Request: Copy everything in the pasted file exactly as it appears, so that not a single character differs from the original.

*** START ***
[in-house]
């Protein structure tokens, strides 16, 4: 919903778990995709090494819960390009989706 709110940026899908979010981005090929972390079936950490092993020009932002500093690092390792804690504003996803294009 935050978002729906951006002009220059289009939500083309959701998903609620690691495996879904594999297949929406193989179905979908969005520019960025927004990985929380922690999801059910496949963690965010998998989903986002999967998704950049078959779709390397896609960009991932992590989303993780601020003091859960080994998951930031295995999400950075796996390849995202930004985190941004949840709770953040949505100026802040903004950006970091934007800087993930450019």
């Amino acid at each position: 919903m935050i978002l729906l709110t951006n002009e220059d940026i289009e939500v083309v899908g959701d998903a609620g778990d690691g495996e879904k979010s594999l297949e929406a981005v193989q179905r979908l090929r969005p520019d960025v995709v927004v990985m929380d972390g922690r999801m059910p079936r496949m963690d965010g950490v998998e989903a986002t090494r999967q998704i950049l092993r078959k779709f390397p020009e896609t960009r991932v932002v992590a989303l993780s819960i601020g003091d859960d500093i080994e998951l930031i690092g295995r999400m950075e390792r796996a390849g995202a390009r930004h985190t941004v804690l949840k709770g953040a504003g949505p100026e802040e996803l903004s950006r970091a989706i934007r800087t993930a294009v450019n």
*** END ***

[in-house]
């Protein structure tokens, strides 16, 4: 919903778990995709090494819960390009989706 709110940026899908979010981005090929972390079936950490092993020009932002500093690092390792804690504003996803294009 935050978002729906951006002009220059289009939500083309959701998903609620690691495996879904594999297949929406193989179905979908969005520019960025927004990985929380922690999801059910496949963690965010998998989903986002999967998704950049078959779709390397896609960009991932992590989303993780601020003091859960080994998951930031295995999400950075796996390849995202930004985190941004949840709770953040949505100026802040903004950006970091934007800087993930450019």
């Amino acid at each position: 919903m935050i978002l729906l709110t951006n002009e220059d940026i289009e939500v083309v899908g959701d998903a609620g778990d690691g495996e879904k979010s594999l297949e929406a981005v193989q179905r979908l090929r969005p520019d960025v995709v927004v990985m929380d972390g922690r999801m059910p079936r496949m963690d965010g950490v998998e989903a986002t090494r999967q998704i950049l092993r078959k779709f390397p020009e896609t960009r991932v932002v992590a989303l993780s819960i601020g003091d859960d500093i080994e998951l930031i690092g295995r999400m950075e390792r796996a390849g995202a390009r930004h985190t941004v804690l949840k709770g953040a504003g949505p100026e802040e996803l903004s950006r970091a989706i934007r800087t993930a294009v450019n």